German Left Party congress backs imperialist campaign against Venezuela
5 March 2019
The Left Party’s European election congress late last month in Bonn sent a clear message: the bourgeoisie can rely unconditionally on the Left Party’s support for the enforcement of its pro-war policies and attacks on the working class.
The right-wing, bourgeois character of the Left Party was underscored in particular by its explicit endorsement of the imperialist offensive against Venezuela. The party responded furiously to a solidarity action involving 20 delegates led by Left Party parliamentary group deputy leader Heike Hänsel in which two banners were unveiled, one reading “Hands off Venezuela” in English, and the other “Hands off Venezuela! Forward to socialism” in German.
The leader of the Left Party group in Saxony’s state parliament, Rico Gebhardt, who chaired the congress on Saturday, February 23, condemned the “outrageous action” in the Berlin daily Tagesspiegel. He stated that he was unimpressed at the disruption of an otherwise relatively orderly party congress. He had “no idea ... what was on the placards,” but he was at least able to prevent “the party congress from taking up the motion on Venezuela.”
Stefan Liebich, the Left Party’s foreign affairs spokesman, told NDR in an interview that the declarations of solidarity with Venezuela “confused” many people. Nobody supports “an intervention by the US, but it is unacceptable not to say a word about Maduro’s responsibility.” It is “totally unacceptable for an elected parliament to be suspended and replaced by another.” The Maduro government has “manoeuvred the country into a serious social, economic and political crisis.”
Liebich declared his explicit solidarity with the right-wing protests against current Venezuelan President Nicolas Maduro, which are aimed at bringing about regime change in collaboration with the imperialist powers. He can “well understand the protests there” and “I think they are legitimate.”
Other Left Party leaders spoke along similar lines. Thomas Nord, a member of the Left Party national executive since 2012, described the protest at the congress as a “deliberate provocation. Organised with the expectation that someone does something about it so that they can portray themselves as victims and secure more attention as martyrs. Perverted but true.”
The spokesperson for the Left Party youth group Solid in Bavaria, Anna Westner, raged on Spiegel Online, “It’s an outrage to present it as though the entire federal party congress declared its solidarity with the Maduro government just because 20 people stormed the stage without authorisation from anybody.” It amounted to “a relatively unrepresentative action by a few individuals,” she added.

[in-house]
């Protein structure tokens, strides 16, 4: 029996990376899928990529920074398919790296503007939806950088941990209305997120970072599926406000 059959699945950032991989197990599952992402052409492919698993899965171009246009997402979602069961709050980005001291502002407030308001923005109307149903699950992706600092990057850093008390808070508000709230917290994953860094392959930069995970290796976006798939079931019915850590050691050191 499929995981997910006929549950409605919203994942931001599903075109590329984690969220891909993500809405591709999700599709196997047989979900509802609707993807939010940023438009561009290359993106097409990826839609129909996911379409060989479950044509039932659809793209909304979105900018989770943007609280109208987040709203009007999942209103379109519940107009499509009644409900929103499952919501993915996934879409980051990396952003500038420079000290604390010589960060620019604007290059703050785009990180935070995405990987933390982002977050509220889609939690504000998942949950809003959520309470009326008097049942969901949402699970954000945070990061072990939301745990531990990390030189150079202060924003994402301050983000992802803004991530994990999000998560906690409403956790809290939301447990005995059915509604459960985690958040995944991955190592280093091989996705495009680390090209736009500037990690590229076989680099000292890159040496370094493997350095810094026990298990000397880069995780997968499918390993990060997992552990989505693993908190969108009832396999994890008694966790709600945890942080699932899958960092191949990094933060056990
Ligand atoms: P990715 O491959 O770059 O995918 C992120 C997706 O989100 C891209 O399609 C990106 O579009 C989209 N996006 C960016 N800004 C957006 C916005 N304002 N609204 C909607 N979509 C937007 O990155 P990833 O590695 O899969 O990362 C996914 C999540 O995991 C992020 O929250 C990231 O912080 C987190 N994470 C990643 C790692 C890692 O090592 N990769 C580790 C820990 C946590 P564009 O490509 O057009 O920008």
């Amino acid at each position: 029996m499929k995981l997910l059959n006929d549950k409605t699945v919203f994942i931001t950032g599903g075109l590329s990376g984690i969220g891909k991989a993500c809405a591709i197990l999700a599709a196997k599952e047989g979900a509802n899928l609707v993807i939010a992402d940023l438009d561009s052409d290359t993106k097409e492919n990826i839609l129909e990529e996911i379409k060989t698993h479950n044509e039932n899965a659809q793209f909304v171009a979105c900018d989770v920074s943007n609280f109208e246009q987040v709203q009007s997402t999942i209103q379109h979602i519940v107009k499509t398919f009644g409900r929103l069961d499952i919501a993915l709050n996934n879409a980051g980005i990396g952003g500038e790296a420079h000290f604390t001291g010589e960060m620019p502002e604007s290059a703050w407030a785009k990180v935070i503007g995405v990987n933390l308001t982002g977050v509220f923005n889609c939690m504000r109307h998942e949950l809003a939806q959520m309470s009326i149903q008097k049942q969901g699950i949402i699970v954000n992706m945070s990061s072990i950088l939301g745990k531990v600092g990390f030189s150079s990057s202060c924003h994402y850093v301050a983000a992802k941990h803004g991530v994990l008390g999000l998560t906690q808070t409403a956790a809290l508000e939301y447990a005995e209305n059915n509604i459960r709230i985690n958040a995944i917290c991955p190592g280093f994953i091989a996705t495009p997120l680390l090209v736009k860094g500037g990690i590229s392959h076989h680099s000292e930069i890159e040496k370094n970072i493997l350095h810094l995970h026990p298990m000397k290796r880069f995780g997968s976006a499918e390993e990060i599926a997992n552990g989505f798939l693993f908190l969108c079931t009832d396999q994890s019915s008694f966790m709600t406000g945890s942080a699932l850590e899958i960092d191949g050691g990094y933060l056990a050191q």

Under conditions of the growth of the class struggle and mounting tensions between the major powers, the Left Party is moving ever further to the right. The party is not even prepared to tolerate verbal criticism of imperialist-sponsored regime change operations at its party congress, let alone pay lip service to socialism. The Left Party attacks the bourgeois nationalist Maduro government, which defends private property and the interests of Venezuela’s financial elite, from the right, and is explicitly hostile to the programme of uniting the working class internationally in the struggle against capitalist exploitation, militarism and war.
Following the party congress, Hänsel and her collaborators made clear that in reality, they endorse the imperialist offensive against the resource-rich country. Hänsel claimed on Twitter that neither she nor the Working Group for Cuba Si bore responsibility for the placard that declared “Forward to socialism.” In an interview with MDR, she then declared her solidarity with the right-wing opposition, stating, “The criticisms of and demonstrations against Maduro are legitimate if the people are resisting policies and if they have no basic necessities. That’s very clear.”
When uttered by Left Party politicians like Hänsel, slogans such as “Hands off Venezuela” have nothing to do with a principled opposition to imperialism. On the contrary, behind their criticism of Washington’s external interference and reference to the bloody history of US imperialism in Latin America, they advocate the position of the European imperialists, who support the coup attempt in Venezuela because they see it as an opportunity to expand their own influence in the region.